After the call, after the casualty assistance officer’s visit and after the TV news interviews, the memorial service at Arlington National Cemetery and periodic updates from the Navy, Darrold Martin found himself face to face with Lt. j.g. Sarah Coppock.
The junior officer was court-martialed in Washington last month for her role in the destroyer Fitzgerald’s collision last summer that killed seven sailors, including Martin’s son, Personnel Specialist 1st Class Xavier Martin.
Martin had just watched Coppock plead guilty to dereliction of duty. She oversaw navigating the ship at 1:30 a.m. on June 17, 2017, when the larger ACX Crystal plowed into the Fitzgerald ’s right side.
The Crystal gouged the Fitzgerald and flooded a living area beneath the water, snuffing out the life of Martin’s 24-year-old, the single father ― his only child and best friend.
After the plea, Martin ran into Coppock in the Navy Yard building’s lobby and asked her if she had a minute.
Escorted by Coppock’s attorney, they stepped into an empty room.
Martin said she had been crying.
“I put my arms out and I hugged her and kissed her forehead,” the 61-year-old recalled in an interview. “I told her: ‘This is bigger than you, OK?’”
The Fitzgerald was one of four Navy ships in the west Pacific’s 7th Fleet waters to suffer at-sea disasters last year, he pointed out.
A few months later, the John S. McCain would suffer its own collision, and another 10 sailors would die.
Lt. j.g. Sarah Coppock pleaded guilty to a dereliction of duty charge. She was sentenced to a pay forfeiture, a punitive letter and waived her right to an administrative separation board.
Big Navy reviews have blamed the collision on a failure of basic seamanship, exacerbated by an operational tempo that left sailors little time to train.
“Unless you were telling me you were on all four ships in eight months’ time … no,” Martin told Coppock. “This is the Navy. You are no one but a scapegoat. All of you are.”
A year after the Fitzgerald disaster, the warship’s wake continues to ripple, and the tragedy remains undiluted for the family and friends who loved Martin and the other fallen sailors — Dakota Rigsby, Shingo Douglass, Tan Huynh, Noe Hernandez, Carlos Sibayan and Gary Rehm.
Some still have questions, while others are just trying to get through each day without a piece of themselves.
“I don’t think 24 years of life is a full life that’s been lived,” he said.
He remembers his boy as very smart and loving, a young man who took his dad’s advice regarding military service.
“He said, ‘Dad, you told me every man should go into the service because it rounds out the rough edges,’” Martin recalled.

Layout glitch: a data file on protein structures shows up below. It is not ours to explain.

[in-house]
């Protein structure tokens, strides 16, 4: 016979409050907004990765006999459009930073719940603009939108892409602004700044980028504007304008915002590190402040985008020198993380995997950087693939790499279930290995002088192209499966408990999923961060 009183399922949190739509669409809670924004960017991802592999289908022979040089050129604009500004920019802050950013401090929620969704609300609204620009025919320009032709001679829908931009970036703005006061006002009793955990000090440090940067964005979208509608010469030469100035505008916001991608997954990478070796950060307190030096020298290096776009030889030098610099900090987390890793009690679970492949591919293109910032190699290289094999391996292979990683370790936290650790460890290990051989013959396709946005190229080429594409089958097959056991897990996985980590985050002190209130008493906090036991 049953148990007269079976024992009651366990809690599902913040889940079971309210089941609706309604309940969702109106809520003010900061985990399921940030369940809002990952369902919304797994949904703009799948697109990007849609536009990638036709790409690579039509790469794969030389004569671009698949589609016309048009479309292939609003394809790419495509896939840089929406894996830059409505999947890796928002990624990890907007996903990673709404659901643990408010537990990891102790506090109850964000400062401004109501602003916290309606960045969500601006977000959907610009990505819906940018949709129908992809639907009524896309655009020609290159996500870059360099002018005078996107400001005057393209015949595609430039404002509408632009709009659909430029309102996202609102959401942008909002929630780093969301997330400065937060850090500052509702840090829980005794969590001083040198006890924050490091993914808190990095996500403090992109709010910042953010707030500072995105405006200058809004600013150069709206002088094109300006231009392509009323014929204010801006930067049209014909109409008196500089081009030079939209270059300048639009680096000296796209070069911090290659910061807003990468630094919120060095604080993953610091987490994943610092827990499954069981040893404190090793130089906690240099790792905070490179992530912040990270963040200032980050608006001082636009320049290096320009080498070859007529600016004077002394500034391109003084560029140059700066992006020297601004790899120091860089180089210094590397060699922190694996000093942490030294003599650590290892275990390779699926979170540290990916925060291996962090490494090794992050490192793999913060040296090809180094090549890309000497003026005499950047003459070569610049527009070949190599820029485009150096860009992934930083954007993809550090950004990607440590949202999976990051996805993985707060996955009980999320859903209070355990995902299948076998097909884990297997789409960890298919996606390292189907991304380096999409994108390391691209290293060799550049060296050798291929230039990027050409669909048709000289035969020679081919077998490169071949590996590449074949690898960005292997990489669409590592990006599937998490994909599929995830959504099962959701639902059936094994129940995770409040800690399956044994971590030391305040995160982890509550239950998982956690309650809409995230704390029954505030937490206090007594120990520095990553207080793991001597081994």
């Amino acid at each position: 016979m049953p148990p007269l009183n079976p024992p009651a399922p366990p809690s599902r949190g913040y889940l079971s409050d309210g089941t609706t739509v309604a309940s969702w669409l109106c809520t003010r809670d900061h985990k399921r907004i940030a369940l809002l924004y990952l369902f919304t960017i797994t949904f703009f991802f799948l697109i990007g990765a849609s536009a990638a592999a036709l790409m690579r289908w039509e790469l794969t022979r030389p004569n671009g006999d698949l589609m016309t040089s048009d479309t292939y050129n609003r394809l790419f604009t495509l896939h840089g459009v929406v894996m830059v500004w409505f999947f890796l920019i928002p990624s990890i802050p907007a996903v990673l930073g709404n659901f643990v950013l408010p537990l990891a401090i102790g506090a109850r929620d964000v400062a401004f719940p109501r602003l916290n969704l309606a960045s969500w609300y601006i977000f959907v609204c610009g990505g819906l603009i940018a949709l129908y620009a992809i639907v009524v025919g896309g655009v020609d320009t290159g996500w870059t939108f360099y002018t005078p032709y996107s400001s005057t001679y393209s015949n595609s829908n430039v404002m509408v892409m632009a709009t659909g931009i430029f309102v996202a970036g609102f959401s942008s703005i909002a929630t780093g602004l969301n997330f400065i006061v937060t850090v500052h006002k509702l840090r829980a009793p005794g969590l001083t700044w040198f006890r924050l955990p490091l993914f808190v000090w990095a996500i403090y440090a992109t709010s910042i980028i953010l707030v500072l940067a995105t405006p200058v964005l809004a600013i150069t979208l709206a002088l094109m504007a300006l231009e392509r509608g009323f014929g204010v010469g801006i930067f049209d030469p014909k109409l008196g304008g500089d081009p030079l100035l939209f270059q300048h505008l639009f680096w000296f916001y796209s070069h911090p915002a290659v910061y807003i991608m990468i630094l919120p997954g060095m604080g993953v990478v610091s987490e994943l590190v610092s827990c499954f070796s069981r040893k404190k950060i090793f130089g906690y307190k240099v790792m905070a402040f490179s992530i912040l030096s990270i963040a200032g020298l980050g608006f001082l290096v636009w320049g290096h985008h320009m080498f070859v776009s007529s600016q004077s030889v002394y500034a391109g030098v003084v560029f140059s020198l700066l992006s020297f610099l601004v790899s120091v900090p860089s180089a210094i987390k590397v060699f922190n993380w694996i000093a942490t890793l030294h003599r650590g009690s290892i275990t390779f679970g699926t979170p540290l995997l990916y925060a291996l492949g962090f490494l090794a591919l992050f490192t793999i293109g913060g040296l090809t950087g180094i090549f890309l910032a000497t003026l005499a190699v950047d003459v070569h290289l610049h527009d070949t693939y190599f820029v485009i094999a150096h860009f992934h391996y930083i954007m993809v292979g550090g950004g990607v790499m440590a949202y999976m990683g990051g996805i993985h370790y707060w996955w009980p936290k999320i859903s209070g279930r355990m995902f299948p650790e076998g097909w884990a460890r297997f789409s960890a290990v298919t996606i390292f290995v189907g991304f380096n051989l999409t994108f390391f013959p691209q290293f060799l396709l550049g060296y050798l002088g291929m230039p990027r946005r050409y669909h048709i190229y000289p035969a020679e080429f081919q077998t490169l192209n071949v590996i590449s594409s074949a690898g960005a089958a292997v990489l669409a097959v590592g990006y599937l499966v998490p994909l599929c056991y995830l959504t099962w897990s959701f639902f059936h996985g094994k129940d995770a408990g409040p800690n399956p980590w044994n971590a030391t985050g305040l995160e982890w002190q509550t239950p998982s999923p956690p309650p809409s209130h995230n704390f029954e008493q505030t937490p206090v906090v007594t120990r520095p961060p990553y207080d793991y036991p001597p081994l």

A year after the Fitzgerald collision, Martin likened every day without Xavier to wearing smudged glasses.
“Nothing is as crisp as it used to be,” he said. “Some days I get up and I’m ready for work. I sit on the edge of the bed, and then I crawl right back in.”
One year after losing seven of their shipmates when the Fitz collided with a merchant vessel, some crew say they remain traumatized and wonder if they are ready to get underway again.
He knows he suffers from post-traumatic stress “real bad,” and he’s not sure if the counseling helps.
Alone in his home outside Baltimore, he sees commercials about troops battling PTSD, and his mind goes to dark places.
“All I can think is, ‘At least you made it home,’” Martin said. “And that’s (expletive) up.”
After the collision, a good friend and retired lieutenant colonel gently suggested that Martin have his neighbor hold on to his firearms for a while.
“There were times when I was seriously circling the drain,” he said. “But suicide’s the cowardly way out. That’s not the way to go see Xavier.”
Martin said his son was his best friend, and he’s been heartened to hear from Xavier’s friends that his boy felt the same.
He has only dreamed of Xavier twice. In one, he can’t get across a room crowded with family to speak to his boy.
In another, they are on base, Xavier says he’ll be back in an hour and never returns.
“I want to dream about him so bad,” Martin said. “But he won’t come to me.”
Xavier’s safe was one of the last things the Navy delivered to Martin.
Inside, among other personal effects, was a small book of motivational poems Martin had bought for his son years ago.
Darrold got a tattoo of a soundwave that is based on Xavier’s last voice mail message to his dad.
When the tattoo is scanned with a smart phone, the message plays.
Xavier had a tattoo of a saying his dad often told him growing up: “We’ll figure it out.”
After his death, Darrold Martin got the same tattoo.